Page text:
Around one million attempted cyber attacks are targeted at Leeds City Council’s systems every single month, the Yorkshire Evening Post can reveal.
The council is subjected to a constant barrage of attempts to get staff to click on ‘phishing’ emails trying to dupe them into handing over vital data, as well as efforts to such down its web pages through ‘Denial of Service’ attacks.
The authority said a “small number” of attempts reached staff computers but added that in the past three years no cyber attacks on the organisation had succeeded and no data had been lost.
Nationally, an investigation by the YEP and its sister titles has uncovered 424 successful attacks on councils, NHS trusts and other public bodies between March 2014 and April this year. A total of 111 UK councils reported 256 ransomware incidents, in which sensitive files are locked by hackers and money demanded for them to be made accessible again.
A Freedom of Information response by Leeds City Council said: “The council defends its position daily against a constant influx of email phishing attacks and suspected Denial of Service at the boundary. The number of emails blocked by secure gateways is approximately one million each month. A small number reach desktops and are quarantined by antivirus software.”
Councillor James Lewis, executive board member with responsibility for resources and strategy, said: “Leeds City Council takes the risk of cyber attack very seriously and has prioritised information assurance and security going forward, including increasing the 2017/18 budget to reflect this.
“A number of securely configured tools are in place to protect our position and cover people, our processes and technology.
“We have deployed multiple layers of defence which each play their part in preventing any malicious actor from gaining unauthorised access to our systems, minimising any potential disruption and ensure, should the worst happen, that we are able to restore data within a reasonable amount of time.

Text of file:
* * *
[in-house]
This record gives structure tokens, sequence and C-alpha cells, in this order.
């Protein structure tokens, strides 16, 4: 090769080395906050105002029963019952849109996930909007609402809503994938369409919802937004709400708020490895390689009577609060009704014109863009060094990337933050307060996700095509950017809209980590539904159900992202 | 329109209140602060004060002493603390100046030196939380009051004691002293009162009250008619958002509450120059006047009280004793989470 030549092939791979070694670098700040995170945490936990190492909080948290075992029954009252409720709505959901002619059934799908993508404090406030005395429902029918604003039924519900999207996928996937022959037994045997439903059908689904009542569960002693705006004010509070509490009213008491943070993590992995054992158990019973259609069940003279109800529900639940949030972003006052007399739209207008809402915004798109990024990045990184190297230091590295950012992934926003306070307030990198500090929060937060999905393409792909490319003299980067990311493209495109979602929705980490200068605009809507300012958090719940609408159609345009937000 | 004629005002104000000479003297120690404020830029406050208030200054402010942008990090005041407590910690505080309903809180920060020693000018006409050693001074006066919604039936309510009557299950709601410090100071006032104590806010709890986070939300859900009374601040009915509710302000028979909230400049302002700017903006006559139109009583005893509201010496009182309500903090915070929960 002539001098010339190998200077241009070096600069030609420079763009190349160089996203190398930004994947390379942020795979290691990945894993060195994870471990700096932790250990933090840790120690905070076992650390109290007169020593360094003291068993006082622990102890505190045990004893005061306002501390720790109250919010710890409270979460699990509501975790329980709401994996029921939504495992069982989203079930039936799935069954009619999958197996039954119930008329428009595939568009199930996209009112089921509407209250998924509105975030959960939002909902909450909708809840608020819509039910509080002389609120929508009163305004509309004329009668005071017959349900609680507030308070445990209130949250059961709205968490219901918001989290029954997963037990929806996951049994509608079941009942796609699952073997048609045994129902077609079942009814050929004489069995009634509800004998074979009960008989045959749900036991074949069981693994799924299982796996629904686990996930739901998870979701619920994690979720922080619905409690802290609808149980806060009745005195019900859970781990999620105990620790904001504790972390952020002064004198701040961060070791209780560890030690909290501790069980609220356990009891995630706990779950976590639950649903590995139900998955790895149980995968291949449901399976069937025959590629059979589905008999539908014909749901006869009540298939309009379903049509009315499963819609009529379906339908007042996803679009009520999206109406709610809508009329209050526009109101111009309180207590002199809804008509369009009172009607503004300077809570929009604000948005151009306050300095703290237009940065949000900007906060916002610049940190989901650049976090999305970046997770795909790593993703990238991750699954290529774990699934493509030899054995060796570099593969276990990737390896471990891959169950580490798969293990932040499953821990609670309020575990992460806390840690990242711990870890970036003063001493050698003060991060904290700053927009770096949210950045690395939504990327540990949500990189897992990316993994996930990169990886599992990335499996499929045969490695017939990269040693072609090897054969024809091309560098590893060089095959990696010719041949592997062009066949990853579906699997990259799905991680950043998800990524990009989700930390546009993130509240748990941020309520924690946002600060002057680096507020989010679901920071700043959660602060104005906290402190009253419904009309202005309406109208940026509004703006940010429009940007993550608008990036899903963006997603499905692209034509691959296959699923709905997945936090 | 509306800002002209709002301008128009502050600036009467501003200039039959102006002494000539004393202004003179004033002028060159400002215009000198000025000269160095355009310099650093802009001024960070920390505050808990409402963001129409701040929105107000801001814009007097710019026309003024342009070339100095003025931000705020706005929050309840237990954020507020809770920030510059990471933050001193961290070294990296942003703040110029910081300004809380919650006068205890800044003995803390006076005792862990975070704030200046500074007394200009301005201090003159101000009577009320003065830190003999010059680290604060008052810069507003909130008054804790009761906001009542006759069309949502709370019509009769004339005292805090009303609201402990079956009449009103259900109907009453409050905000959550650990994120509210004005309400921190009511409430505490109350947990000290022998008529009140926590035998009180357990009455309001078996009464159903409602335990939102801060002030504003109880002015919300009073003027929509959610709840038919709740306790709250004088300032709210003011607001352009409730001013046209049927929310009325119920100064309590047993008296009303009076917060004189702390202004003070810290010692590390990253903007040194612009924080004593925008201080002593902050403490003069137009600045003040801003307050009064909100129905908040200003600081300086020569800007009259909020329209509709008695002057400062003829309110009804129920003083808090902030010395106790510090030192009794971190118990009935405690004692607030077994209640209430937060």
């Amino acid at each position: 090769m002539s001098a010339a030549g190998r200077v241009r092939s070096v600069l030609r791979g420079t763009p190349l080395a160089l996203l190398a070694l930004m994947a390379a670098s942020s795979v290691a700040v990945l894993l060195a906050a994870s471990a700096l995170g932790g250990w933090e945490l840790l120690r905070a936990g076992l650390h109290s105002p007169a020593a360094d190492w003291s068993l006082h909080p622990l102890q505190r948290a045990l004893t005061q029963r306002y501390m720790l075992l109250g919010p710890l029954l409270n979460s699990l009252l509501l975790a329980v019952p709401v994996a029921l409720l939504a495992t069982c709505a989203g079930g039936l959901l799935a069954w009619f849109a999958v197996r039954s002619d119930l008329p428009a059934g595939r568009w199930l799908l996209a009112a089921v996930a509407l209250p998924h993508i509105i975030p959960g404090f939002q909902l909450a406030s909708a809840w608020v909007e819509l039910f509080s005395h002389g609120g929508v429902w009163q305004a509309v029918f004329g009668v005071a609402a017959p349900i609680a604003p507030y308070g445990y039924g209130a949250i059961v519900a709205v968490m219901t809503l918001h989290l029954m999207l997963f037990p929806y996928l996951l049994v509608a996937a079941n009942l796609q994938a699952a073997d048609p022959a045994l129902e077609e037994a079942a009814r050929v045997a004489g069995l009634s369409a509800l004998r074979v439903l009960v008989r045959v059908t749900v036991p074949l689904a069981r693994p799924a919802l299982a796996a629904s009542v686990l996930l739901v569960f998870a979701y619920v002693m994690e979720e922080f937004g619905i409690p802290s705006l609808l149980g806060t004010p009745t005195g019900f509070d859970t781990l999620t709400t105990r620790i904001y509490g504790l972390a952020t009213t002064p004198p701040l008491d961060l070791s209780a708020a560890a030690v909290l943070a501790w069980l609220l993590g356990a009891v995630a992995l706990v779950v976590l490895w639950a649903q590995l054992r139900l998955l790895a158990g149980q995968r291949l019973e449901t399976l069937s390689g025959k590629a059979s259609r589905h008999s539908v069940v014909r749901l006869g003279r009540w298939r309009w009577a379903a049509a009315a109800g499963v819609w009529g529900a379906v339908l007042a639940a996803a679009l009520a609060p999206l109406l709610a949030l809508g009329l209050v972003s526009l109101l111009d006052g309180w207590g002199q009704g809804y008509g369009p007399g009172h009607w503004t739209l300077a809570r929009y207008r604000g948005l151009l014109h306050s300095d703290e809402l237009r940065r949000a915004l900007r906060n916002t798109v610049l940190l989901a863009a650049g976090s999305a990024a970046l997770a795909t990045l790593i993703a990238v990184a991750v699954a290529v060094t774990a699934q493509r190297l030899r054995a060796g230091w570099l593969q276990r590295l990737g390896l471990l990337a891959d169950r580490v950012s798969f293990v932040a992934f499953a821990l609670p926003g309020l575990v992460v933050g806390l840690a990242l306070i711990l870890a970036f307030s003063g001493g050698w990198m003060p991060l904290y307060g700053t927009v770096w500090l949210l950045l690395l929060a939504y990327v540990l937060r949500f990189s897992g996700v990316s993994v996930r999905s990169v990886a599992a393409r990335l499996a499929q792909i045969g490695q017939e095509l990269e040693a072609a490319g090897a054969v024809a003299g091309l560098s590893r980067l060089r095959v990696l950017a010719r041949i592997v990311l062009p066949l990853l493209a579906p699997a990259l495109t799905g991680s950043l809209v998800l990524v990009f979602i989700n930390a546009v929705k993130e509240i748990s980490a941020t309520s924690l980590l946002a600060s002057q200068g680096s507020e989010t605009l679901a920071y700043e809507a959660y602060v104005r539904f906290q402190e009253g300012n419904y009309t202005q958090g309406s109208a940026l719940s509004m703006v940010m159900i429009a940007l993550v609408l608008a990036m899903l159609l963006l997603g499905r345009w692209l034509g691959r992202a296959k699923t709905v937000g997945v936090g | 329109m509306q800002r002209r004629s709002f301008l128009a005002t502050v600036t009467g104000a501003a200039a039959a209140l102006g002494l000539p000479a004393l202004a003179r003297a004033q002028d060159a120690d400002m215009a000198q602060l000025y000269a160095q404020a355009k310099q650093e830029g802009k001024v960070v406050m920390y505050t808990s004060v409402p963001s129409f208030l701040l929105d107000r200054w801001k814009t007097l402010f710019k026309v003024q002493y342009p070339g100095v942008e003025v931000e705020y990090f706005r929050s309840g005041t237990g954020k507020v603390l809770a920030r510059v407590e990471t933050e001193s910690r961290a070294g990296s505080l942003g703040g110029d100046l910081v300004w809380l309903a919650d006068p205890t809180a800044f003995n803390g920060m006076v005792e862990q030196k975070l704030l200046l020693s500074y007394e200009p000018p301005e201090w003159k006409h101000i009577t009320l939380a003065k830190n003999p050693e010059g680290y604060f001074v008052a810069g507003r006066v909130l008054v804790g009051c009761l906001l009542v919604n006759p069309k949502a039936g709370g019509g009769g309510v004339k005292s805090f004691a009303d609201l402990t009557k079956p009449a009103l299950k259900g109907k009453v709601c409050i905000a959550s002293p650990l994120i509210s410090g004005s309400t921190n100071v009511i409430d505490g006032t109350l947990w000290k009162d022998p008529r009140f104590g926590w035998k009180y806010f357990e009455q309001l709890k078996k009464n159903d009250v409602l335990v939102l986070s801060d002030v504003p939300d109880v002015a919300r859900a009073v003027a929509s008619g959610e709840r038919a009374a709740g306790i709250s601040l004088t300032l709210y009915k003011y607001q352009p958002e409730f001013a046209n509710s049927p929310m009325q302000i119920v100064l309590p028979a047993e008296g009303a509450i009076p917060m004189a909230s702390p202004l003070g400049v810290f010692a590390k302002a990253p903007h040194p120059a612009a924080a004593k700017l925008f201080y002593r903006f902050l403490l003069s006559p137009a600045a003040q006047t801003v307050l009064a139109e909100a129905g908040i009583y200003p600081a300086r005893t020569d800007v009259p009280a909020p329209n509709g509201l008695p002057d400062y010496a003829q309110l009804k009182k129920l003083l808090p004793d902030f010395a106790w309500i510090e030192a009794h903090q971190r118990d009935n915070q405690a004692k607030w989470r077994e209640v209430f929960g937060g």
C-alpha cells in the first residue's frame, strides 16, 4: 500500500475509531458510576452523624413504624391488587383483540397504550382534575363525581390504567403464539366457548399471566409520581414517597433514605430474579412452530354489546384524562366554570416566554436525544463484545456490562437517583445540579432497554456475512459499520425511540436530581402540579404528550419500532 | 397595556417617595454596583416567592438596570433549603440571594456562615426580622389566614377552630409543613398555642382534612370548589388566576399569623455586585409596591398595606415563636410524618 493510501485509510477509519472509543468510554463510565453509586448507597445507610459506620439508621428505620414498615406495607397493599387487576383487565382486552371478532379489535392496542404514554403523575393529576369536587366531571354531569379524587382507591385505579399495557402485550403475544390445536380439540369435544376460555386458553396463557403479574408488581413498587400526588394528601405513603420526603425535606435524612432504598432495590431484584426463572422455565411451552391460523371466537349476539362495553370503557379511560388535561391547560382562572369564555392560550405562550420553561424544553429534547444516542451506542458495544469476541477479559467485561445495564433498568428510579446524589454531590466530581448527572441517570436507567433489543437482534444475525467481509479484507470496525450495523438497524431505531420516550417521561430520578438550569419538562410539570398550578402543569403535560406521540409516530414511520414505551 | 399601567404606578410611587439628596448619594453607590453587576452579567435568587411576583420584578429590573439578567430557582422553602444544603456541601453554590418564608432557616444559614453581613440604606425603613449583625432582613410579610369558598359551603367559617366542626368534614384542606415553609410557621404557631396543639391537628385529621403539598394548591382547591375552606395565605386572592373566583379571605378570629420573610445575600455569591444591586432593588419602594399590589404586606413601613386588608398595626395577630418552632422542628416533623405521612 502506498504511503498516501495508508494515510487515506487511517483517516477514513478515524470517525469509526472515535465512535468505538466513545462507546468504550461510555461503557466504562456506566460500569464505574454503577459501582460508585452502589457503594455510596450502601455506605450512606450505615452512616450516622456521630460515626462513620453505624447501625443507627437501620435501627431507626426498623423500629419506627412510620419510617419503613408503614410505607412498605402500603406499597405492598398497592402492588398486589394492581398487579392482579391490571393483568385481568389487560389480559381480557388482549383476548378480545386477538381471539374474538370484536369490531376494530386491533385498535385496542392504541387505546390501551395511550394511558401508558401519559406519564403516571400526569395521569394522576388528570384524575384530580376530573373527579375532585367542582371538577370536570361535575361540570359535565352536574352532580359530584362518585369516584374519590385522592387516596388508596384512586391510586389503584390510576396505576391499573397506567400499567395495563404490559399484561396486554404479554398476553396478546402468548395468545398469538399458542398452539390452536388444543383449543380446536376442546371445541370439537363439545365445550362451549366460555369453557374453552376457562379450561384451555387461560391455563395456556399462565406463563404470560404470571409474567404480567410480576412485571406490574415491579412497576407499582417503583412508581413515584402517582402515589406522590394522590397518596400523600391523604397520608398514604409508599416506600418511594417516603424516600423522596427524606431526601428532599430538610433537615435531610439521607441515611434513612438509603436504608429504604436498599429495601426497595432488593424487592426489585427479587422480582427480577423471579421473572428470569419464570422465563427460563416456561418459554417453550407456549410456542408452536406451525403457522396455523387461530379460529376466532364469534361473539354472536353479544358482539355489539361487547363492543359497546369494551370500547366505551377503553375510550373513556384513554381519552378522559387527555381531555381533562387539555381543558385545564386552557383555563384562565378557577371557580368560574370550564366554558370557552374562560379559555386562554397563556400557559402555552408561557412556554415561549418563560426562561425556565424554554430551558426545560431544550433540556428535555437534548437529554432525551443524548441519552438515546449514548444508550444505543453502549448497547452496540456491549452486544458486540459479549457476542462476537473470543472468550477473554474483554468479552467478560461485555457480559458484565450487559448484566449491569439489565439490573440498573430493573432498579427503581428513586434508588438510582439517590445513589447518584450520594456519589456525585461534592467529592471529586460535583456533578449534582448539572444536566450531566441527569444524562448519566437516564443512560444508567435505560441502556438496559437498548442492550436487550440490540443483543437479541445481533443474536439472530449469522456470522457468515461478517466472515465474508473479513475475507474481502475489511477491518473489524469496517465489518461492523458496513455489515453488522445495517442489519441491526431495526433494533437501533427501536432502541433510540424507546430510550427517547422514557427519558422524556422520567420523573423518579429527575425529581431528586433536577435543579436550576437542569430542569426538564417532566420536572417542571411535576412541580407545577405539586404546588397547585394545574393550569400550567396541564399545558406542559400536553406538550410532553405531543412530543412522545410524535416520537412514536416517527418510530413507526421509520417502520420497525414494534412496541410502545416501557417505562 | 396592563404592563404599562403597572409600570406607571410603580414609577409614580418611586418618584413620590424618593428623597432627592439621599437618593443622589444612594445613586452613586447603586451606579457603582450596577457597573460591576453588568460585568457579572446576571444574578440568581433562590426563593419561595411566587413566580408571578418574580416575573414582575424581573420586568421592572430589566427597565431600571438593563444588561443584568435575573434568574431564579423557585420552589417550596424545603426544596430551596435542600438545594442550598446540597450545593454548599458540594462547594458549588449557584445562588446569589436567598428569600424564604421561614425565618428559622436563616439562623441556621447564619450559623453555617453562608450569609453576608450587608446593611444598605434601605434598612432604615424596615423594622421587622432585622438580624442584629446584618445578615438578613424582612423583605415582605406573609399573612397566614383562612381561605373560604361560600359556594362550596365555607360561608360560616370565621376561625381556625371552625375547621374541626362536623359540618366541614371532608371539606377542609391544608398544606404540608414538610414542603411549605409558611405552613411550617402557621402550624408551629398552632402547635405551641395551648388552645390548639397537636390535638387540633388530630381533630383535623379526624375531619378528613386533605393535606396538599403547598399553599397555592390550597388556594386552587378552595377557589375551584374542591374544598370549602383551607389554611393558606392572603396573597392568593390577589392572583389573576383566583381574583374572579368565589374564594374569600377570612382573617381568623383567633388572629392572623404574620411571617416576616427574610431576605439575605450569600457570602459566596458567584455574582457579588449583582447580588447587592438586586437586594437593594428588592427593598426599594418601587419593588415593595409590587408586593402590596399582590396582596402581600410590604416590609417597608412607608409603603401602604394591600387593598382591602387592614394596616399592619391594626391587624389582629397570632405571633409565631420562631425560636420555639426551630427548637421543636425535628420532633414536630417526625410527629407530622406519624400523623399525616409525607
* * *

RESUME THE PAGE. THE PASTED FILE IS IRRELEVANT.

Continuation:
“The world of cyber-crime is an ever changing landscape with new vulnerabilities discovered all the time. As such, Leeds City Digital and Information Service work hard, constantly updating the estate with patches, anti-virus updates and intrusion prevention software, amongst other controls, processes and mandatory employee training to ensure we have as many security barriers and prevention methods in place as possible.
“The number of opportunistic attacks are still on the rise, and therefore we will continue to look at and improve the security posture of the authority and subsequently reduce the risk to data across the council.”
Wakefield Council said it blocked 8.9m emails in 2016 alone, more than 180,000 of which contained computer viruses.
The Leeds Teaching Hospitals NHS Trust refused to provide any information about the cyber attacks directed at it on the grounds of “national security” but two neighbouring trusts did provide details. The Mid Yorkshire Hospitals NHS Trust suffered two successful ransomware attacks last year in which data was encrypted and payment demanded. No ransom was paid and the information was recovered from back-up files. Airedale NHS Foundation Trust said it was subjected to one unsuccessful ransomware attack in 2015/16.
Leeds Beckett University has had three ransomware attacks since it started keeping an incident log of cyber attacks in August 2016. No data was stolen or payments made.
The University of Leeds refused to provide any information, claiming its release ‘would compromise health and safety’.
MAYOR SUBJECT TO IDENTITY THEFT
Identity thieves targeted Leeds’ mayor earlier this month, setting up fake social media accounts and posting an anti-Polish tirade in her name.
Coun Jane Dowson, the Lord Mayor of Leeds, was subjected to a barrage of abuse after her personal Facebook profile picture was used to set up a fake account.
A screen shot of the lengthy post, purporting to be from Coun Dowson, was then posted to her own Twitter profile - prompting the backlash and leaving the Lord Mayor in tears.
Police are now investigating the origin of the post, thought to have been in America.